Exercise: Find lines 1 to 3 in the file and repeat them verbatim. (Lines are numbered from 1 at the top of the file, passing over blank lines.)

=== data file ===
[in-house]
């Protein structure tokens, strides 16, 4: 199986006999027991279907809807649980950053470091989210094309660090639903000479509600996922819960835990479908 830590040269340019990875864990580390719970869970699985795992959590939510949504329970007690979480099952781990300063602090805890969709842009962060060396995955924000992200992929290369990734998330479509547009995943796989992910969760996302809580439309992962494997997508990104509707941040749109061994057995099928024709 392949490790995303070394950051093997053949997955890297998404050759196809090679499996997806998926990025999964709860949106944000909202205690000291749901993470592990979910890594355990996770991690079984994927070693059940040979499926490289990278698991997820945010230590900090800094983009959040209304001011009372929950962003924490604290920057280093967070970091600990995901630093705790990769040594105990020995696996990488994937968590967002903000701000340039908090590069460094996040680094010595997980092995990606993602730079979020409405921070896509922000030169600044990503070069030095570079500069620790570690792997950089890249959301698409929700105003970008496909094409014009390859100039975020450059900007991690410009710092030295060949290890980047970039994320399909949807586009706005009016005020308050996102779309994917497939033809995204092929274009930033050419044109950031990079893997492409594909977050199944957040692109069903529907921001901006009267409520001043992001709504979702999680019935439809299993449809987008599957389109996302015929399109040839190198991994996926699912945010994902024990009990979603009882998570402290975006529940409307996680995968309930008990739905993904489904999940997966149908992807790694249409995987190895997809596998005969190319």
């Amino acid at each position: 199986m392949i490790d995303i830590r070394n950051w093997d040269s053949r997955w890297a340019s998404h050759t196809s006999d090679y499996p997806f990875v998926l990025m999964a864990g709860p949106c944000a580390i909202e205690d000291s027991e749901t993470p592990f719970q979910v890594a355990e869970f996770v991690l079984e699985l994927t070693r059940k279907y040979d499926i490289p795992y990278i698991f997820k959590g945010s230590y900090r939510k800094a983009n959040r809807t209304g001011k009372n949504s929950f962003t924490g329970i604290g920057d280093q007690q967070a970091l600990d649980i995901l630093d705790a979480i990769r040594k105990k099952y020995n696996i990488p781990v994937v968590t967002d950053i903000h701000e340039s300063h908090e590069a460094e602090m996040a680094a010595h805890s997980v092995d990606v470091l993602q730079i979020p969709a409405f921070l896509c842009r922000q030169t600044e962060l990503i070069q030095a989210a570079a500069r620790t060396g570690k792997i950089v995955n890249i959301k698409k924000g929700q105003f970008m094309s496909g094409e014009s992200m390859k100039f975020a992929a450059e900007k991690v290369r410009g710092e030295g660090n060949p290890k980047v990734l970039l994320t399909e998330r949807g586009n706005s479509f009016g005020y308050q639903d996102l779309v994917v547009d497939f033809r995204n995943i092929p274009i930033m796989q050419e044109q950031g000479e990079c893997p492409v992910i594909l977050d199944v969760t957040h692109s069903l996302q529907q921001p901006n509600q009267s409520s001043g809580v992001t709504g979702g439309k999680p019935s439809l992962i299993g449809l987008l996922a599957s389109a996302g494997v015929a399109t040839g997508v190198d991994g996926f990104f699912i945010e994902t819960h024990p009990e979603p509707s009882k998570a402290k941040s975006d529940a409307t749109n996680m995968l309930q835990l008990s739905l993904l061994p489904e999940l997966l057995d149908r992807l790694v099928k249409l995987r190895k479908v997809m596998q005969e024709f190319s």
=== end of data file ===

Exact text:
[in-house]
């Protein structure tokens, strides 16, 4: 199986006999027991279907809807649980950053470091989210094309660090639903000479509600996922819960835990479908 830590040269340019990875864990580390719970869970699985795992959590939510949504329970007690979480099952781990300063602090805890969709842009962060060396995955924000992200992929290369990734998330479509547009995943796989992910969760996302809580439309992962494997997508990104509707941040749109061994057995099928024709 392949490790995303070394950051093997053949997955890297998404050759196809090679499996997806998926990025999964709860949106944000909202205690000291749901993470592990979910890594355990996770991690079984994927070693059940040979499926490289990278698991997820945010230590900090800094983009959040209304001011009372929950962003924490604290920057280093967070970091600990995901630093705790990769040594105990020995696996990488994937968590967002903000701000340039908090590069460094996040680094010595997980092995990606993602730079979020409405921070896509922000030169600044990503070069030095570079500069620790570690792997950089890249959301698409929700105003970008496909094409014009390859100039975020450059900007991690410009710092030295060949290890980047970039994320399909949807586009706005009016005020308050996102779309994917497939033809995204092929274009930033050419044109950031990079893997492409594909977050199944957040692109069903529907921001901006009267409520001043992001709504979702999680019935439809299993449809987008599957389109996302015929399109040839190198991994996926699912945010994902024990009990979603009882998570402290975006529940409307996680995968309930008990739905993904489904999940997966149908992807790694249409995987190895997809596998005969190319």
């Amino acid at each position: 199986m392949i490790d995303i830590r070394n950051w093997d040269s053949r997955w890297a340019s998404h050759t196809s006999d090679y499996p997806f990875v998926l990025m999964a864990g709860p949106c944000a580390i909202e205690d000291s027991e749901t993470p592990f719970q979910v890594a355990e869970f996770v991690l079984e699985l994927t070693r059940k279907y040979d499926i490289p795992y990278i698991f997820k959590g945010s230590y900090r939510k800094a983009n959040r809807t209304g001011k009372n949504s929950f962003t924490g329970i604290g920057d280093q007690q967070a970091l600990d649980i995901l630093d705790a979480i990769r040594k105990k099952y020995n696996i990488p781990v994937v968590t967002d950053i903000h701000e340039s300063h908090e590069a460094e602090m996040a680094a010595h805890s997980v092995d990606v470091l993602q730079i979020p969709a409405f921070l896509c842009r922000q030169t600044e962060l990503i070069q030095a989210a570079a500069r620790t060396g570690k792997i950089v995955n890249i959301k698409k924000g929700q105003f970008m094309s496909g094409e014009s992200m390859k100039f975020a992929a450059e900007k991690v290369r410009g710092e030295g660090n060949p290890k980047v990734l970039l994320t399909e998330r949807g586009n706005s479509f009016g005020y308050q639903d996102l779309v994917v547009d497939f033809r995204n995943i092929p274009i930033m796989q050419e044109q950031g000479e990079c893997p492409v992910i594909l977050d199944v969760t957040h692109s069903l996302q529907q921001p901006n509600q009267s409520s001043g809580v992001t709504g979702g439309k999680p019935s439809l992962i299993g449809l987008l996922a599957s389109a996302g494997v015929a399109t040839g997508v190198d991994g996926f990104f699912i945010e994902t819960h024990p009990e979603p509707s009882k998570a402290k941040s975006d529940a409307t749109n996680m995968l309930q835990l008990s739905l993904l061994p489904e999940l997966l057995d149908r992807l790694v099928k249409l995987r190895k479908v997809m596998q005969e024709f190319s």